Later this month, the South Los Angeles Area Planning Commission is scheduled to consider two appeals seeking to block the construction of a large mixed-use project near Metro's Expo/Crenshaw light rail station.

District Square, slated for a vacant property at the intersection of Crenshaw and Obama Boulevards, was approved in June 2019 by the City of Los Angeles.  The Charles Company, the West Hollywood-based real estate investment firm which owns the 6.5-acre site, intends to construct a six-story complex featuring 577 apartments, more than 90,000 square feet of retail space, and 934 parking stalls.

El Segundo-based Bijan & Associates is designing District Square, which would be arranged as five parallel apartment blocks divided by common open spaces.  Plans call for a mix of studio, one-, two-, and three-bedroom apartments, in addition to amenities such as recreation rooms and a swimming pool.

The two appellants - the Loretta Higgins Mueller Trust and the Crenshaw Subway Coalition - both seek to overturn project approvals.

The Mueller Trust argues that The Charles Company failed to comply with noticing requirements for District Square, and that the project has changed substantially since 2010, when it was pitched as an all-retail development.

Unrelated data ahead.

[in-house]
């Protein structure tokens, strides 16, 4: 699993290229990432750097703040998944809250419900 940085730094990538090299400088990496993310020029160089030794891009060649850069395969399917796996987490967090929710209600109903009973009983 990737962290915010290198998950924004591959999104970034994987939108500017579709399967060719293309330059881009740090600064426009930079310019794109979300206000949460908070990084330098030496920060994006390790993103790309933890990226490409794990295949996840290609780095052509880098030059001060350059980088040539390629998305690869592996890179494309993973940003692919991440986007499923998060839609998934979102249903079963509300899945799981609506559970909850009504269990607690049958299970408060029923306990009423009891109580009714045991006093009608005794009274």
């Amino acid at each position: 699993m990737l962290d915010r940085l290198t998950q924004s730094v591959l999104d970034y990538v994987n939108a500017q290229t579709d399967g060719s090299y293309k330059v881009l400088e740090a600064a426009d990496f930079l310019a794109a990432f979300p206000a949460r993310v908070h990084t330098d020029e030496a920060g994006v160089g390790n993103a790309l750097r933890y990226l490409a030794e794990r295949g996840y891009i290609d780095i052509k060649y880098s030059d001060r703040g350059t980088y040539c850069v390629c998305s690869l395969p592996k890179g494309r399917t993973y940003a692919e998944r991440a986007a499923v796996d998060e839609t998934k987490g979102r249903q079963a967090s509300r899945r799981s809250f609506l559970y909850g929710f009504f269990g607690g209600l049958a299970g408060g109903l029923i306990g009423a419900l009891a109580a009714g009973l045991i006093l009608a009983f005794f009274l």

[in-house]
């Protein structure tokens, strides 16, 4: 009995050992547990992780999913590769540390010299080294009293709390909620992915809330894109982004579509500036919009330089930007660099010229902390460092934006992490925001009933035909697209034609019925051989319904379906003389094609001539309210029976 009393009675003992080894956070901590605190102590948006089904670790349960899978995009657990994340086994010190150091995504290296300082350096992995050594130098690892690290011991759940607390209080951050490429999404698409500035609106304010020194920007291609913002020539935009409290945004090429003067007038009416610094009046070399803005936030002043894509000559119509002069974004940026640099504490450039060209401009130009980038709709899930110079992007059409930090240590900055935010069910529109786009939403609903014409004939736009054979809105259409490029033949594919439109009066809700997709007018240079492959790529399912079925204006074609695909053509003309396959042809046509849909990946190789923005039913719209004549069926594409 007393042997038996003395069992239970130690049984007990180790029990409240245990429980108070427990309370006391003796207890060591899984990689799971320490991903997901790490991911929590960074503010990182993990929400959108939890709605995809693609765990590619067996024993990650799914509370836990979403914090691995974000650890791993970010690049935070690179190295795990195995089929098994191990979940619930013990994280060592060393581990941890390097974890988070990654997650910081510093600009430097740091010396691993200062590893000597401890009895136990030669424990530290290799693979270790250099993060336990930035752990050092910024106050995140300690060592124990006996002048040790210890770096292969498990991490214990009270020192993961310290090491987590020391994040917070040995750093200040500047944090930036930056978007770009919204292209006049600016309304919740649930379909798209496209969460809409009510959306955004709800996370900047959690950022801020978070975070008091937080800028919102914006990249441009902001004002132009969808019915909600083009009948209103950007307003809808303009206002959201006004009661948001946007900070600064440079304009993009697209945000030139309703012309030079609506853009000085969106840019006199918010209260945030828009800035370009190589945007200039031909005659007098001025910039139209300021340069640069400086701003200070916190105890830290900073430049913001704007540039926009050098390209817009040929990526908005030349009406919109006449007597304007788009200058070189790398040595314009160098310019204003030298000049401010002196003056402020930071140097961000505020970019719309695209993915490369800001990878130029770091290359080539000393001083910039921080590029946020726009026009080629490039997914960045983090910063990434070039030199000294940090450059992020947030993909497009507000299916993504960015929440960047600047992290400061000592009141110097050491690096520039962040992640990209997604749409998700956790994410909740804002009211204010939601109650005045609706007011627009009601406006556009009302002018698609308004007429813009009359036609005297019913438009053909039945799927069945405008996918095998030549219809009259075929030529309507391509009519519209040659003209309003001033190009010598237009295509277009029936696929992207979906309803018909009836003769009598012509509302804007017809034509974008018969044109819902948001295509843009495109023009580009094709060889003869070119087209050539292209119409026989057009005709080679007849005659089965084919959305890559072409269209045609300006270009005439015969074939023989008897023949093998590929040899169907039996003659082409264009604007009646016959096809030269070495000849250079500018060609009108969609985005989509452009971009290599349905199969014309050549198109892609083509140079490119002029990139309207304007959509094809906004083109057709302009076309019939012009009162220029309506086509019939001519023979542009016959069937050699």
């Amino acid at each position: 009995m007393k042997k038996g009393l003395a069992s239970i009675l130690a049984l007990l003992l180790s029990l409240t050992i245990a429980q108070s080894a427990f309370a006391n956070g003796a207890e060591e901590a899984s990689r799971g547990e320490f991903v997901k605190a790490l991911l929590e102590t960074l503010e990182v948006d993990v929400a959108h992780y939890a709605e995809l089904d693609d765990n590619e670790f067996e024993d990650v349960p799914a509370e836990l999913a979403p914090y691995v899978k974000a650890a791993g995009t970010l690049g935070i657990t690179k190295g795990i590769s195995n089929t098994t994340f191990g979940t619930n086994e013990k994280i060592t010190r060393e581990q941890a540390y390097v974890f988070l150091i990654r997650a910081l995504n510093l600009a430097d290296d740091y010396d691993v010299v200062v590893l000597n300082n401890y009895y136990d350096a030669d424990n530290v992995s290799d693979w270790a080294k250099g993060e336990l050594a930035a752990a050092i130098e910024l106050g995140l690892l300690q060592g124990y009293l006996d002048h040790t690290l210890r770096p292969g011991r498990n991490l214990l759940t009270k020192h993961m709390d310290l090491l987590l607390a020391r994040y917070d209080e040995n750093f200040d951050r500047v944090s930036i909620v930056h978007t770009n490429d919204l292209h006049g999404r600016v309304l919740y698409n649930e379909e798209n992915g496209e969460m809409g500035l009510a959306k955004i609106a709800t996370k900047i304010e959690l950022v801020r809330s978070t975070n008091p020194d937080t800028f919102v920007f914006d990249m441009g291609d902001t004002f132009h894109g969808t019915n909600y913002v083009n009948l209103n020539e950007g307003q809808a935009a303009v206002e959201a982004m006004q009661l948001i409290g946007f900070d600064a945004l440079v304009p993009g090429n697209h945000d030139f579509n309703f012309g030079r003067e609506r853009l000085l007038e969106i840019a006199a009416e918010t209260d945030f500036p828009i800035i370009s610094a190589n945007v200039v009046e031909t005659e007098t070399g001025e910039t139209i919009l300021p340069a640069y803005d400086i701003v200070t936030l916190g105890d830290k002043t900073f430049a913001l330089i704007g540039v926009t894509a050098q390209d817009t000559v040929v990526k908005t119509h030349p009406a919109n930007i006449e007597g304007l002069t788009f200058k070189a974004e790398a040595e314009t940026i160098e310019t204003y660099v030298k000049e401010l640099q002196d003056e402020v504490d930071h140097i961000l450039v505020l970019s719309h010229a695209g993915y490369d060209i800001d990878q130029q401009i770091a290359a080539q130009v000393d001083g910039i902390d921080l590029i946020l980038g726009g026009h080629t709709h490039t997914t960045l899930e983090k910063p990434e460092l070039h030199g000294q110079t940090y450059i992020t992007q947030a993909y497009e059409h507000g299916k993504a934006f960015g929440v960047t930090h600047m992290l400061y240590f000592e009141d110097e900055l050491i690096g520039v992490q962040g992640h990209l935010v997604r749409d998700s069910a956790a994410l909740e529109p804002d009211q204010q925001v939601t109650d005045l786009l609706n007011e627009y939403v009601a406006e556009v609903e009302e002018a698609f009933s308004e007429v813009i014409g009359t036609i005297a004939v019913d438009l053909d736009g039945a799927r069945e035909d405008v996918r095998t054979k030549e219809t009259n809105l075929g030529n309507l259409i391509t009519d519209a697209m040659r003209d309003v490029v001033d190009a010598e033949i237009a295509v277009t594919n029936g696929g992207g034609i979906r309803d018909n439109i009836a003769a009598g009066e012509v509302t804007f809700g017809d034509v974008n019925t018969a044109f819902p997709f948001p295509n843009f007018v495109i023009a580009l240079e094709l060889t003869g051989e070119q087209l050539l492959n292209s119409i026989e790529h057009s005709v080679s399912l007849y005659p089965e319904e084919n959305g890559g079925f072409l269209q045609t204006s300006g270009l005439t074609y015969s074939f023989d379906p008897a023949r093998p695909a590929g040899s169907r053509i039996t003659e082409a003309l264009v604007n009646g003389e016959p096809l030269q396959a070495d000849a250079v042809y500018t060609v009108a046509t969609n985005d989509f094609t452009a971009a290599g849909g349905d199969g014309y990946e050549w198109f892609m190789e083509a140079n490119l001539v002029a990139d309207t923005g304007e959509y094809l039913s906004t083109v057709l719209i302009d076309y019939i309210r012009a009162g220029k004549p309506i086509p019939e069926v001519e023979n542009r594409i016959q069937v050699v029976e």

A staff response notes that The Charles Company applied for new entitlements last year, and that none of the approvals needed for the project triggered a public hearing.

The Crenshaw Subway Coalition argues that District Square fails to comply with an array of local, state, and federal laws, including the Los Angeles General Plan, The West Adams-Baldwin Hills-Leimert Community Plan, the California Environmental Quality Act, the Americans with Disabilities Act, the Fair Housing Act, the Civil Rights Act of 1964, the Fifth Amendment to the United States Constitution, the California Fair Employment and Housing Act, and the California Civil Rights Act.

A staff response argues that the project is in compliance with local zoning rules and state environmental laws, and finds no evidence indicating that it is in violation of the federal laws cited by the Coalition.

The staff report recommends that the Area Planning Commission should deny the appeal - sustaining project approvals - and determine that District Square is exempt from the California Environmental Quality Act.  The decision of the Area Planning Commission cannot be appealed.

Regardless of how the Commission rules, other existential threats remain for the project.  Earlier this year, the Los Angeles Times reported that the Charles Company has defaulted on more than $6 million in federal loans for District Square.  The developer has obtained $26 million in local and federal assistance for the project since first proposing it as a two-story retail complex in 2010.

Additionally, Charles Company principal Arman Gabay is currently facing federal charges for allegedly bribing a Los Angeles County employee while seeking a government lease for a different project in Hawthorne.